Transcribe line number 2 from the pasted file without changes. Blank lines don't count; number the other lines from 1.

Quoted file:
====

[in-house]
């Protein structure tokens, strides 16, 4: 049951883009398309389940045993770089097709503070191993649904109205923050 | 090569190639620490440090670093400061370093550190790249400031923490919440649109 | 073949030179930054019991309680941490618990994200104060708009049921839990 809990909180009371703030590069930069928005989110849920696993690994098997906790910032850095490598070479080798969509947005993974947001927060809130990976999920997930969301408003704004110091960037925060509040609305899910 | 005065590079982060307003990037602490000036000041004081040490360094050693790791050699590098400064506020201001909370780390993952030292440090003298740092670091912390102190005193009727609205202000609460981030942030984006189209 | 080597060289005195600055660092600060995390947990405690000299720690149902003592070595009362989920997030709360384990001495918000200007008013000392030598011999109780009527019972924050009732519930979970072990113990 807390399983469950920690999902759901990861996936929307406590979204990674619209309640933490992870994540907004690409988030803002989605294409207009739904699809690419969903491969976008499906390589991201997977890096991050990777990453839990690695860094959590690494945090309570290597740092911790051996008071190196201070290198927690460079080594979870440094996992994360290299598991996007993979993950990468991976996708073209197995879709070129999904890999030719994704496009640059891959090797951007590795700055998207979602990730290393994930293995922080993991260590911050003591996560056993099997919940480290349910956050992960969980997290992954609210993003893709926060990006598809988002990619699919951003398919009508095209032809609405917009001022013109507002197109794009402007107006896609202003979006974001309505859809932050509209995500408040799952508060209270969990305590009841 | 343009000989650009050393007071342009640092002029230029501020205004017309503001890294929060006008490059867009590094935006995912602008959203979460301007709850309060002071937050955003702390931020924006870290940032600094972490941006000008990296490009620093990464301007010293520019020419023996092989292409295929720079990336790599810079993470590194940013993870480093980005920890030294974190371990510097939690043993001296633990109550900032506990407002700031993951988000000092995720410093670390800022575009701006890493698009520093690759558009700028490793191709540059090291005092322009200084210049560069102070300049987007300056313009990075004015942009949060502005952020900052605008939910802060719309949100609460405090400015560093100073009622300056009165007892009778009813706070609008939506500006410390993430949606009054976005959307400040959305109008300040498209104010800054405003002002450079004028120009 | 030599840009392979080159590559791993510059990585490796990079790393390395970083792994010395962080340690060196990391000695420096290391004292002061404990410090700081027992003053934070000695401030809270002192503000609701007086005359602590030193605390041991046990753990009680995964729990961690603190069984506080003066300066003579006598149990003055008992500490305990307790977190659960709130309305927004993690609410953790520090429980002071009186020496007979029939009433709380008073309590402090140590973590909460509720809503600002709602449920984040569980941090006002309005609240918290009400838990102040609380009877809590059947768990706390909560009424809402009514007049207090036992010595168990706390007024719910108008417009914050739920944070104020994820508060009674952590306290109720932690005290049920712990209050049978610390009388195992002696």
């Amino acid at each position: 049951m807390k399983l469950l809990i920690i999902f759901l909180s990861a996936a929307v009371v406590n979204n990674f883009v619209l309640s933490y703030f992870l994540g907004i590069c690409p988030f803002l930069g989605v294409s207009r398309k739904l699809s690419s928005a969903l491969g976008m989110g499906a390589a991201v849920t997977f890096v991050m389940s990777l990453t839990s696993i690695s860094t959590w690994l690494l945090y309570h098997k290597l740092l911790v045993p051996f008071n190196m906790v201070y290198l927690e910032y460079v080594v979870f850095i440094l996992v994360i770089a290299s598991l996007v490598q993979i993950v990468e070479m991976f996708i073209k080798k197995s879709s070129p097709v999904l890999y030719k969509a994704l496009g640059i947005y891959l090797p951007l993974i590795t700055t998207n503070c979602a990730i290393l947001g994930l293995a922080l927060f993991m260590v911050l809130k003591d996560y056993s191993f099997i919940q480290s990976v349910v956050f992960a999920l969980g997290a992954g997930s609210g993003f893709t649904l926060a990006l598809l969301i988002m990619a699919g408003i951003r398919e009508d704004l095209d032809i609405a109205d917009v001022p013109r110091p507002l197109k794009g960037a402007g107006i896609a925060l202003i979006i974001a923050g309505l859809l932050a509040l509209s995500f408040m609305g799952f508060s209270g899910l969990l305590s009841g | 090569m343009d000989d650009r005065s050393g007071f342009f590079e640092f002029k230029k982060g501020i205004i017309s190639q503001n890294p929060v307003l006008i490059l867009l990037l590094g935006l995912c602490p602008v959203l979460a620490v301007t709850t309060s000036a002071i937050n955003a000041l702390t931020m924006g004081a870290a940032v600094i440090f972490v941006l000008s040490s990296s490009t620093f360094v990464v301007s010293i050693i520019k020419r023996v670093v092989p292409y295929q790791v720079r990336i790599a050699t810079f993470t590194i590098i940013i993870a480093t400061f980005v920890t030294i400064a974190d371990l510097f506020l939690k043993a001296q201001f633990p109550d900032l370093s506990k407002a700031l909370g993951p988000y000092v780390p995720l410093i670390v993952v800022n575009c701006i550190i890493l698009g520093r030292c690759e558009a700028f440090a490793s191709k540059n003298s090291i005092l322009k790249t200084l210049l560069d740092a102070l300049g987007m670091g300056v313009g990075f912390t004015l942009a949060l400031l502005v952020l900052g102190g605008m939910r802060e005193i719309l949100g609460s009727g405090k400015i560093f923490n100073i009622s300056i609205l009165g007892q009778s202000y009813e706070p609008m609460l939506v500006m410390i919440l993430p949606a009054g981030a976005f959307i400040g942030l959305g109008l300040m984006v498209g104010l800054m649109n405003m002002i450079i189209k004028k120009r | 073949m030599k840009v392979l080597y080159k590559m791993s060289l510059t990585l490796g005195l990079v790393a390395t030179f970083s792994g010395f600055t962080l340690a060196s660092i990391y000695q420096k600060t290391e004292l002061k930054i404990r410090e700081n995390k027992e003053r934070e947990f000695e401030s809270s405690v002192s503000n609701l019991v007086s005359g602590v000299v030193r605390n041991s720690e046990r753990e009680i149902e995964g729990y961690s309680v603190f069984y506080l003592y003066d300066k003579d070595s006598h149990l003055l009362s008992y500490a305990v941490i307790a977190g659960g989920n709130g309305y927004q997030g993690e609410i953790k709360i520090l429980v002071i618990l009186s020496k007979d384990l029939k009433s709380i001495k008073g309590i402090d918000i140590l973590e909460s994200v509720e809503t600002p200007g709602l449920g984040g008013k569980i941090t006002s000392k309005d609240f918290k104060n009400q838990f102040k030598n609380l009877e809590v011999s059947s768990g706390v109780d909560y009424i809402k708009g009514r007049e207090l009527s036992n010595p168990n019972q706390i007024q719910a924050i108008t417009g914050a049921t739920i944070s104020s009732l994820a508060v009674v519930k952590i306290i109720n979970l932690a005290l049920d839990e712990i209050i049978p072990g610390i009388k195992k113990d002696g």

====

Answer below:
């Protein structure tokens, strides 16, 4: 049951883009398309389940045993770089097709503070191993649904109205923050 | 090569190639620490440090670093400061370093550190790249400031923490919440649109 | 073949030179930054019991309680941490618990994200104060708009049921839990 809990909180009371703030590069930069928005989110849920696993690994098997906790910032850095490598070479080798969509947005993974947001927060809130990976999920997930969301408003704004110091960037925060509040609305899910 | 005065590079982060307003990037602490000036000041004081040490360094050693790791050699590098400064506020201001909370780390993952030292440090003298740092670091912390102190005193009727609205202000609460981030942030984006189209 | 080597060289005195600055660092600060995390947990405690000299720690149902003592070595009362989920997030709360384990001495918000200007008013000392030598011999109780009527019972924050009732519930979970072990113990 807390399983469950920690999902759901990861996936929307406590979204990674619209309640933490992870994540907004690409988030803002989605294409207009739904699809690419969903491969976008499906390589991201997977890096991050990777990453839990690695860094959590690494945090309570290597740092911790051996008071190196201070290198927690460079080594979870440094996992994360290299598991996007993979993950990468991976996708073209197995879709070129999904890999030719994704496009640059891959090797951007590795700055998207979602990730290393994930293995922080993991260590911050003591996560056993099997919940480290349910956050992960969980997290992954609210993003893709926060990006598809988002990619699919951003398919009508095209032809609405917009001022013109507002197109794009402007107006896609202003979006974001309505859809932050509209995500408040799952508060209270969990305590009841 | 343009000989650009050393007071342009640092002029230029501020205004017309503001890294929060006008490059867009590094935006995912602008959203979460301007709850309060002071937050955003702390931020924006870290940032600094972490941006000008990296490009620093990464301007010293520019020419023996092989292409295929720079990336790599810079993470590194940013993870480093980005920890030294974190371990510097939690043993001296633990109550900032506990407002700031993951988000000092995720410093670390800022575009701006890493698009520093690759558009700028490793191709540059090291005092322009200084210049560069102070300049987007300056313009990075004015942009949060502005952020900052605008939910802060719309949100609460405090400015560093100073009622300056009165007892009778009813706070609008939506500006410390993430949606009054976005959307400040959305109008300040498209104010800054405003002002450079004028120009 | 030599840009392979080159590559791993510059990585490796990079790393390395970083792994010395962080340690060196990391000695420096290391004292002061404990410090700081027992003053934070000695401030809270002192503000609701007086005359602590030193605390041991046990753990009680995964729990961690603190069984506080003066300066003579006598149990003055008992500490305990307790977190659960709130309305927004993690609410953790520090429980002071009186020496007979029939009433709380008073309590402090140590973590909460509720809503600002709602449920984040569980941090006002309005609240918290009400838990102040609380009877809590059947768990706390909560009424809402009514007049207090036992010595168990706390007024719910108008417009914050739920944070104020994820508060009674952590306290109720932690005290049920712990209050049978610390009388195992002696």